Children with cystic fibrosis who do not have pre-existing severe lung damage have mild or asymptomatic illness when infected with COVID-19, a new study has revealed.
The first global research, published in the Journal of Cystic Fibrosis, to look specifically at the response of children with cystic fibrosis (CF) to infection from COVID-19 assessed the outcomes of 105 children across 13 countries, ranging from infants through to teenagers.
The researchers were from Newcastle University and The Cystic Fibrosis Trust—as part of the Global Registry Harmonization Group, made up of CF specialists from around the world, including the Cystic Fibrosis Foundation.
The experts found that over two thirds of children with CF infected with COVID-19 managed their symptoms at home. Of the 24 admitted to hospital, six needed extra oxygen and two needed non-invasive ventilation.
The data also showed that most children were treated with oral or intravenous antibiotics as is standard practice for any CF respiratory illness. A small number were given antiviral medications, and none received experimental treatments for COVID-19.
Dr. Malcolm Brodlie, co-author and MRC Clinician Scientist and Clinical Senior Lecturer, Newcastle University, said: “Our findings from our global study of 13 countries across the world reassuringly show that very few children were seriously unwell after developing COVID-19.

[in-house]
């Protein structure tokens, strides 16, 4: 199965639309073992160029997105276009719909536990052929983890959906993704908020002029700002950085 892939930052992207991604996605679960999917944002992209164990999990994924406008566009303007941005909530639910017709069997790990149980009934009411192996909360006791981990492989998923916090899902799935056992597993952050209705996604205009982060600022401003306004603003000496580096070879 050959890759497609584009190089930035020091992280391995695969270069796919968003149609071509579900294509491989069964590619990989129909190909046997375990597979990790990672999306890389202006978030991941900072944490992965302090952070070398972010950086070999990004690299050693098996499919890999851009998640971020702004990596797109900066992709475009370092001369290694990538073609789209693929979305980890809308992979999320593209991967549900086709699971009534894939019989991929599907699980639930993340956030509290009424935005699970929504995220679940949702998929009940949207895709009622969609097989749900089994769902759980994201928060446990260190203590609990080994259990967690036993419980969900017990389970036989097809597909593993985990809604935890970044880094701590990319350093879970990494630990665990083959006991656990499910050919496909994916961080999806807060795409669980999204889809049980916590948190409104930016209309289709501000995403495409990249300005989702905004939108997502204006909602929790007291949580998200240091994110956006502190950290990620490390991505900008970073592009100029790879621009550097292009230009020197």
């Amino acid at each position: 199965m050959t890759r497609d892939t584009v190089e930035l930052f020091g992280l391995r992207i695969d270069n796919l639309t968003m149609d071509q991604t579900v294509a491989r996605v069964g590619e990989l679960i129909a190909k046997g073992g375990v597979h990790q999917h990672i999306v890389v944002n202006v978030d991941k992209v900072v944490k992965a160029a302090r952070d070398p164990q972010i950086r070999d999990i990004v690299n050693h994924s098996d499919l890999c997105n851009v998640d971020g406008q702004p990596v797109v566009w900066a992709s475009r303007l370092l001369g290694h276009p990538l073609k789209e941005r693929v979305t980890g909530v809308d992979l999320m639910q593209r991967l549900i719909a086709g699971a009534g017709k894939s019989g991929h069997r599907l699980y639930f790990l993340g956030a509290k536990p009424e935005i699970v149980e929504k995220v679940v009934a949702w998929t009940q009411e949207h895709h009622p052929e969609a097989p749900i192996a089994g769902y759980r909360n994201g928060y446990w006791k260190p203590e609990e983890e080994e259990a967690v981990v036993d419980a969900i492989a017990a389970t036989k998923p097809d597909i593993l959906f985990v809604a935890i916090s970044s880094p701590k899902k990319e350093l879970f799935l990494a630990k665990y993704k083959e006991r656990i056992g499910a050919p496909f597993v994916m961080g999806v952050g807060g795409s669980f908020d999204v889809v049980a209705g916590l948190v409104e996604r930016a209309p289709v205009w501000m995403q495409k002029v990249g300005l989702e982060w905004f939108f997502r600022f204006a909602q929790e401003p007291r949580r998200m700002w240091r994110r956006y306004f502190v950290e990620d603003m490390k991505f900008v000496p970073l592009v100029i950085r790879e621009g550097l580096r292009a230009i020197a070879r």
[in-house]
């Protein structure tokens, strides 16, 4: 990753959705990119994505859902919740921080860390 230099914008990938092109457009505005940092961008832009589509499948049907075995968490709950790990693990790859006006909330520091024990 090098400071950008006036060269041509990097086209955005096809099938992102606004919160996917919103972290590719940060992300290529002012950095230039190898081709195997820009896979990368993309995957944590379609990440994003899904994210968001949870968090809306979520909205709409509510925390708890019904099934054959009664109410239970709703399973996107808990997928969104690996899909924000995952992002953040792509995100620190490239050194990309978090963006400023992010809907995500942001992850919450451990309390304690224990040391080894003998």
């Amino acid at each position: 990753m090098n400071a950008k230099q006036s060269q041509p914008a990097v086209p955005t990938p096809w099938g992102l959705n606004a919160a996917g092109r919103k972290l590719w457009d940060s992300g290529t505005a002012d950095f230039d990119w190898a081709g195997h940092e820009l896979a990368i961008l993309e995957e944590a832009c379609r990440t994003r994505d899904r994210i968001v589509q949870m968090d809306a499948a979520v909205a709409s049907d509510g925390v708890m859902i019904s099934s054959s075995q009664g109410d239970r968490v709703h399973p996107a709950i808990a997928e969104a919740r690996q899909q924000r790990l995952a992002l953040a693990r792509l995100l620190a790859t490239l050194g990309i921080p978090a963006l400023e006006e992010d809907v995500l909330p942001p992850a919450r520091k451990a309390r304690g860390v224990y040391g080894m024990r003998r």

“The pandemic continues to have a profound impact on children with cystic fibrosis and their families so this is reassuring news for them.
“Moving forwards, we hope it will enable them to live their lives in the most fulfilling way possible—this is particularly important given the negative effects of isolation measures on quality of life, mental health, schooling and delivery of healthcare.”
CF is an inherited disease caused by a faulty gene. This gene controls the movement of salt and water in and out of cells, so the lungs and digestive system becomes clogged with mucus, making it hard to breathe and digest food.
There are over 10,655 people with cystic fibrosis living in the UK and this number is growing every year.
Robbie Bain, co-author of the study from Newcastle University and funded by the Cystic Fibrosis Trust summer studentship program, said: “This global project helps shine a light on the outcomes of people with cystic fibrosis after having COVID-19, gathering much needed evidence, and helping people make informed choices based on the best available advice.”
Rebecca Cosgriff, co-author and Director of Data of Quality and Improvement at the Cystic Fibrosis Trust said: “In a ground-breaking collaborative effort from the worldwide cystic fibrosis community, we collected vital data from around the world during a global pandemic that will provide invaluable knowledge to clinicians treating children with cystic fibrosis.
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